Three of the biggest and most talented names in Hollywood, Sean Penn, Brad Pitt and Terrence Malick, seek high and low for the meaning of life in The Tree of Life and find early Oscar buzz in return.
Known for his strong and unforgettable classic dramas such as Days of Heaven and The Thin Red Line, legendary writer and director Terrence Malick is the mastermind behind another instant classic, The Tree of Life, starring Brad Pitt (Inglourious Basterds), Sean Penn (Milk) and Jessica Chastain (Stolen, Jolene).
Set mostly in 1950 America with flash-forwards and flashbacks, Pitt portrays a father of three who tries to teach them the harshness of the world and what it takes to survive. The mother of the three, portrayed by Chastain, represents the way of love and mercy. Penn portrays Jack, one of the three brothers, shown briefly as an adult ‘lost’ in a modern world and seeking to comprehend the idea of life itself after his harsh childhood at the hands of his strict father and observing the love of his compassionate mother.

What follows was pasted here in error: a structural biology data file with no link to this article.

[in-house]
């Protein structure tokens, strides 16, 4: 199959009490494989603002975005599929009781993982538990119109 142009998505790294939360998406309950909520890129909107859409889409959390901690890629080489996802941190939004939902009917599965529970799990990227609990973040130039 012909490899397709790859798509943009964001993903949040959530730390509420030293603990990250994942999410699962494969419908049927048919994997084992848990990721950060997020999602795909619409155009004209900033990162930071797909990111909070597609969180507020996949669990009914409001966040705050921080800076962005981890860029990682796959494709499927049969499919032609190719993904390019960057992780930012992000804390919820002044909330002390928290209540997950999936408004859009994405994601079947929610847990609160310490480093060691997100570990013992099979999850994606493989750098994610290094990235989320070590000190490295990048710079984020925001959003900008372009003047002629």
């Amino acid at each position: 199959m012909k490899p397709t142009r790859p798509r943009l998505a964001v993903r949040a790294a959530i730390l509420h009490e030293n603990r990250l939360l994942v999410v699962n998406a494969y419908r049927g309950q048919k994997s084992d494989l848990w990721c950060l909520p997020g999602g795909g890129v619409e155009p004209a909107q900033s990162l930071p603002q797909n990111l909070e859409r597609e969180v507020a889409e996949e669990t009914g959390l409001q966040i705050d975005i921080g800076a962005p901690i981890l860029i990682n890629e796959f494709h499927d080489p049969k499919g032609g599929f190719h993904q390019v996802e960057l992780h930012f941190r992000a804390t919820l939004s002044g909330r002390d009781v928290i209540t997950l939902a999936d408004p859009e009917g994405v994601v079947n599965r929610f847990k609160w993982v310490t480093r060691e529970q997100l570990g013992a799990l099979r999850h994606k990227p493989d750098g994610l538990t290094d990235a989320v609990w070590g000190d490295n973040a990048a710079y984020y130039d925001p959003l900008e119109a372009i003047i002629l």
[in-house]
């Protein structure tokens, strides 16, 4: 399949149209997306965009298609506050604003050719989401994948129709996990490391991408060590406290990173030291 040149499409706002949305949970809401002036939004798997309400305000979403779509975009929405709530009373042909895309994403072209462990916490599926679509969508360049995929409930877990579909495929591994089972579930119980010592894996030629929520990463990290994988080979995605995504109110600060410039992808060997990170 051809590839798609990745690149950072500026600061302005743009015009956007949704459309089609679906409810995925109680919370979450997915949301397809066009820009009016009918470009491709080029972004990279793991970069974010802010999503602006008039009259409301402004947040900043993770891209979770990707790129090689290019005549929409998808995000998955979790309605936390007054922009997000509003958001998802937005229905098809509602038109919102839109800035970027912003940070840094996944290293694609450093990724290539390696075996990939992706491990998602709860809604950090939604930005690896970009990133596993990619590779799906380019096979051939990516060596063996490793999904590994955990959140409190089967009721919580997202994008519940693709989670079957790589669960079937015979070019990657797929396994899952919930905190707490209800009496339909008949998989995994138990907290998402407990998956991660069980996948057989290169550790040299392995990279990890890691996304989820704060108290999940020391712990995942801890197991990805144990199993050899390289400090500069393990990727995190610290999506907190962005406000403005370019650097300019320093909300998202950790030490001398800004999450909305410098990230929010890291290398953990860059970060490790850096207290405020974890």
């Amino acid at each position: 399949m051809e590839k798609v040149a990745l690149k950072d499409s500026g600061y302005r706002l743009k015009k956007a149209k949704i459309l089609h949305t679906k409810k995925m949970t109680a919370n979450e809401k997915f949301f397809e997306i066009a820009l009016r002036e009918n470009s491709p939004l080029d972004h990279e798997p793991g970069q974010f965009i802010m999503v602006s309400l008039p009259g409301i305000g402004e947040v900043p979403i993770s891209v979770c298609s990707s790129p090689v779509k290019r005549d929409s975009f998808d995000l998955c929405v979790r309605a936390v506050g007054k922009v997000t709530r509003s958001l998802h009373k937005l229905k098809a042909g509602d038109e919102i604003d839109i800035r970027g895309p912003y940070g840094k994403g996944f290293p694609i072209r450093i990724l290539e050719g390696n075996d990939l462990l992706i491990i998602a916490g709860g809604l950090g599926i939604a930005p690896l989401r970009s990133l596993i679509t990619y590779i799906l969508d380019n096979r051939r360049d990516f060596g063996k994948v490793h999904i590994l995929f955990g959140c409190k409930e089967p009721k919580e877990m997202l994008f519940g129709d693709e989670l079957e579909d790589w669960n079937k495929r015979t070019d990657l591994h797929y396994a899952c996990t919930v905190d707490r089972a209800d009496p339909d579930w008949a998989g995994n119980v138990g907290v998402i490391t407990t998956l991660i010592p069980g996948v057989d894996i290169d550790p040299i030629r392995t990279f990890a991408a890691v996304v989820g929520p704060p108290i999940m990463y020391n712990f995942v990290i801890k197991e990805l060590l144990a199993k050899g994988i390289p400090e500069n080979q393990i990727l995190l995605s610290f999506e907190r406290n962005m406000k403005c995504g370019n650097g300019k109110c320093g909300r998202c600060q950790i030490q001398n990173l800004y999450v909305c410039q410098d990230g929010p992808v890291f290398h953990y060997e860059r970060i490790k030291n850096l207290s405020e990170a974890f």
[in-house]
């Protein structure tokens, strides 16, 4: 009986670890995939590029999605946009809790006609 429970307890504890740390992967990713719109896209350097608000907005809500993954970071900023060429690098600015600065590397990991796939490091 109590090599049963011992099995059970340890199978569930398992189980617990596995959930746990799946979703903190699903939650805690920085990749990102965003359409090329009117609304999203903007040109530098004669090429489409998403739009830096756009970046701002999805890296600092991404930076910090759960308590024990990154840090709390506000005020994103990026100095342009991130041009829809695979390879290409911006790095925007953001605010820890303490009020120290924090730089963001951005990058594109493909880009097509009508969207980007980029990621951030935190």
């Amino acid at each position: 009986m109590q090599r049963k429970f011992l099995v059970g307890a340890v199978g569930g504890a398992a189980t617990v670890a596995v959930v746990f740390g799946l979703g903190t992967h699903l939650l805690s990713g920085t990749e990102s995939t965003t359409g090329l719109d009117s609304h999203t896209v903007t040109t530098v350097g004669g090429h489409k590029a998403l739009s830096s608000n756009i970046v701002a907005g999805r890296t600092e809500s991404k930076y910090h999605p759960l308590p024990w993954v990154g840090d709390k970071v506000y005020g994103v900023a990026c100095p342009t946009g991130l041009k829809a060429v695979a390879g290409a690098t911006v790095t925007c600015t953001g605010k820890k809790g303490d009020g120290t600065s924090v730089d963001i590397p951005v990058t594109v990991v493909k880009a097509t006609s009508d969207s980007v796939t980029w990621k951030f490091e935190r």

The origin of the movie dates back to the late 1970s, when Malick was working on a project that would trace the origins of life on earth. When the development of the movie actually began decades later, Heath Ledger was slated to play Mr. O’Brien, the role that Pitt took over.
For those seeking an action-packed thriller, a solid plot or sheer entertainment, this is not the movie you want; in fact a large section of the crowd booed it during its premiere at Cannes. But for those patient filmgoers that are interested in seeing true genius at work, this is the one you need to see in 2011. It’s slow in places, it’s complicated and it forces you to really think deeply, but it definitely has that certain something that is also very rewarding and uplifting about it. Mind you, it only really hits afterward. If you are like me, it will linger in your mind for days and you begin appreciating it more.
At first glance, it feels a bit pretentious of the great Malick to expect moviegoers to indulge along with him in such esoteric existentialism, but eventually it sinks in that this is a very powerful, moving piece of work that will inevitably be referenced for years to come.
Already the winner of the Cannes Palme d’Or (golden palm, for best film) despite some of the boos, expect dozens more nominations and awards over the next year.
The Tree of Life Official Trailer: